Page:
Werth hit a career high .318 in a season where he had a career high .358 BABIP in a season where the league had a collective .297 BABIP. You will see a lot of, "his BABIP will regress to the mean and that batting average will come down," and you should treat that advice like your siblings treat you when you lecture them about the good old days. Werth himself has a .328 BABIP over the past five seasons, and it is only that low because of the .286 in the year he wasn't healthy. In three of the past four seasons, his BABIP has been over .350 because he hits the ball HARD. He has never had a full-season BABIP lower than .304. Players can create their own norms, but they are still not immune to randomness. That said, the only time Werth was below league average was when he was recovering from an injury.

Overall, Werth's skill set at the plate is incredibly stable, which is what normally happens for players from ages 30-34. The skills have developed and now it is a matter of maintaining them as long as possible. We see more random fluctuation in statistics in the 20's as cream rises to the top and then we are left with consistent veterans trying to fight off Father Time. Here is what Werth's skills look like over the past five seasons:

That's stability! The one area of slight variance that Werth's game sees is in his home run to flyball rate. If we ignore the five percent rate from his injury-marred 2012 season, his HR/FB rate has ranged from 12 to 17 percent over the past five seasons. The wrist injury is infamous for sapping power, but Werth is clearly beyond the traumatic injury of 2012.

One reason he is able to maintain his power despite being on the older side is some changes he made in his process. Adam Kilgore of the Washington Post covered this last month as he talked about Werth's journey in recovering from his broken wrist.

Werth began this season at a pedestrian rate. He batted .260/.308/.400 through May 2, at which point he landed on the disabled list and missed a month with a strained hamstring. In mid-June, nine games after he returned, his average bottomed out at .244.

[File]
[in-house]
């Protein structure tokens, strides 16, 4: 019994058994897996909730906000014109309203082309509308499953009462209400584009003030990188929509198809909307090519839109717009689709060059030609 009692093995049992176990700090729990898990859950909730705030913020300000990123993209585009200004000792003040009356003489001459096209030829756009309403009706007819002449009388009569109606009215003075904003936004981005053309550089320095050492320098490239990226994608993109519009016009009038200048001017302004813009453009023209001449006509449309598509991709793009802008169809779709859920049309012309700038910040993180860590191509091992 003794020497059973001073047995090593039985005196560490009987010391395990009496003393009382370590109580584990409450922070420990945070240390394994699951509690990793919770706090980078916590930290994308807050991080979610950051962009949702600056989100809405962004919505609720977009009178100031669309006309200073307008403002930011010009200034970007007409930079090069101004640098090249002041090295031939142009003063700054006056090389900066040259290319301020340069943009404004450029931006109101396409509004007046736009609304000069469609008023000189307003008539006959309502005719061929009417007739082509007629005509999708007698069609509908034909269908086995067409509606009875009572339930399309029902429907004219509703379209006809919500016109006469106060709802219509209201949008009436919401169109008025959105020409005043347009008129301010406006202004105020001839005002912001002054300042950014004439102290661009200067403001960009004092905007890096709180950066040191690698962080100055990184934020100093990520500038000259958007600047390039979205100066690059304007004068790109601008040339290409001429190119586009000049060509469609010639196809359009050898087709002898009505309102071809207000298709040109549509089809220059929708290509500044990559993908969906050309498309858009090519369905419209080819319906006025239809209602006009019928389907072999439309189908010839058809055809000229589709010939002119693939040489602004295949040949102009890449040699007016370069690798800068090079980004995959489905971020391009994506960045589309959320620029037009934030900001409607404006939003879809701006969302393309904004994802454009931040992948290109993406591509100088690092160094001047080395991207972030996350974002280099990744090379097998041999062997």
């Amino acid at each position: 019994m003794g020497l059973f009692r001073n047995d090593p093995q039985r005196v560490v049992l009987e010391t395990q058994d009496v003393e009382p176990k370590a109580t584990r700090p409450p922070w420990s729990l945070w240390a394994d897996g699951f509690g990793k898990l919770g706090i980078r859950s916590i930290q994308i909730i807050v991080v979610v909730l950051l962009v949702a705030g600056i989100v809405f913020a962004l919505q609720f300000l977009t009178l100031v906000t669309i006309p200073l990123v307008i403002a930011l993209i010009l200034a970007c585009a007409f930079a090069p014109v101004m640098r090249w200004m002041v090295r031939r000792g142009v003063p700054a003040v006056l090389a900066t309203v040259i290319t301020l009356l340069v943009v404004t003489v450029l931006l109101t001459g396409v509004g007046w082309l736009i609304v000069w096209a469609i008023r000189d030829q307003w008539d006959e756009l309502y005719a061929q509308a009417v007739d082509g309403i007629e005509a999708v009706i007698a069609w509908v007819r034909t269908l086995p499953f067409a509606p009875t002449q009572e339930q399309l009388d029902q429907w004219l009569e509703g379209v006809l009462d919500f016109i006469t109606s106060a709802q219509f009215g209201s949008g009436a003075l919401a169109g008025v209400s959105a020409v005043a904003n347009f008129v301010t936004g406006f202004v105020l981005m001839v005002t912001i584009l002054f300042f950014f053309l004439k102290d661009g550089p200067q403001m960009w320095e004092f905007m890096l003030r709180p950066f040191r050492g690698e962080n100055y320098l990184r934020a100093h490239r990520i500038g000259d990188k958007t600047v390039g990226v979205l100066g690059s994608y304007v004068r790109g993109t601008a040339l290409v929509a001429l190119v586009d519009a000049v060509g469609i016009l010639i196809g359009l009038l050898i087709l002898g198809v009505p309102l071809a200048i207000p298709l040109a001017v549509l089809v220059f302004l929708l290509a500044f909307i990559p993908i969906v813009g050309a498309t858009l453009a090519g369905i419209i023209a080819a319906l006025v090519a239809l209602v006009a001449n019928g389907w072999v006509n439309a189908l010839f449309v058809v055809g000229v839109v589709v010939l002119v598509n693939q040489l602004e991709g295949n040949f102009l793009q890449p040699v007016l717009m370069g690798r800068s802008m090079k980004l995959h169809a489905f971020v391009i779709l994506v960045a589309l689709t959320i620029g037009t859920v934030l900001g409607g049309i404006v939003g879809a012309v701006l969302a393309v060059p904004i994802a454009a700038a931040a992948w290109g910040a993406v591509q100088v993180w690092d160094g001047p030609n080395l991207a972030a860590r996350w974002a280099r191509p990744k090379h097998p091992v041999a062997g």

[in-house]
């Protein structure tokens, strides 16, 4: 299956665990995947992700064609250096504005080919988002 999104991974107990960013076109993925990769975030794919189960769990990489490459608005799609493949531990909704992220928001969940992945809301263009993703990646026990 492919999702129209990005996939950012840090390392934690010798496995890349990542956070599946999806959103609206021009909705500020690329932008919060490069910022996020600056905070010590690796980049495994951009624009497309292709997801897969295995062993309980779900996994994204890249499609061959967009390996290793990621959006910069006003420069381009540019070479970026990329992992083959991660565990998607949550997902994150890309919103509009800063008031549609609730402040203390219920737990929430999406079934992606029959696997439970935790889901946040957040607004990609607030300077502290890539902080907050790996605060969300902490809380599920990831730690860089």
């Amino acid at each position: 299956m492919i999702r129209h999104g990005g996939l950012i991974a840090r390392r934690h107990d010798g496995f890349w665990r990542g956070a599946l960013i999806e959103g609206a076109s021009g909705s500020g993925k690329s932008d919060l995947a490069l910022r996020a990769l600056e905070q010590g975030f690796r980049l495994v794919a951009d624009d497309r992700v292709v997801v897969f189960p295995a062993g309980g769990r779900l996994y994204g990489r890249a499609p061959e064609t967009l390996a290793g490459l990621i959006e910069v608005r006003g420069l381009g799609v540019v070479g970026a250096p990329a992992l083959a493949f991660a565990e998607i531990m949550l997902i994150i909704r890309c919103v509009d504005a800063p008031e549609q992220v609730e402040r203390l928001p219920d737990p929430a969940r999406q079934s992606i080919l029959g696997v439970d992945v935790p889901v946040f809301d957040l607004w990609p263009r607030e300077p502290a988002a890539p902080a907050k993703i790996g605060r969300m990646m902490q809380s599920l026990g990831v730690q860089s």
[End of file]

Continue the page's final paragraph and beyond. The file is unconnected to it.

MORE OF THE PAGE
At about that time, he watched Bryce Harper swing in the batting cage. Harper held his hands high, away from his body. Werth pored through old footage and realized, yes, he once started his hands in a similar place level with his ear rather than armpit level. He made the switch.

"You always want to have your hands come up to come down through the ball," Davey Johnson said. "When he was starting them low, he would bring them up. But sometimes he wasn't comfortable with the position he'd get into when he was bringing them back up. Now he's starting closer to the area where he's going to pull the trigger, and he's really confident his timing is going to be better."

Sure enough, the numbers play out if we split his season in half using June 15th as the mid-point:

Players can go on hot streaks, and that second half is 383 plate appearances worth of fantasy gold.

The battle against Father Time is a battle every baseball player eventually loses, but the ones that make consistent hard contact make that drag that fight out longer than others. Werth has always had the ability to barrel up a baseball and hit it hard. His 2013 will likely be looked back on as the apex of his playing career so his current owners are in the envious position of being able to either maximize his current trade value or enjoy the safety of his consistency as only another injury would lead to a rapid acceleration into has-been land.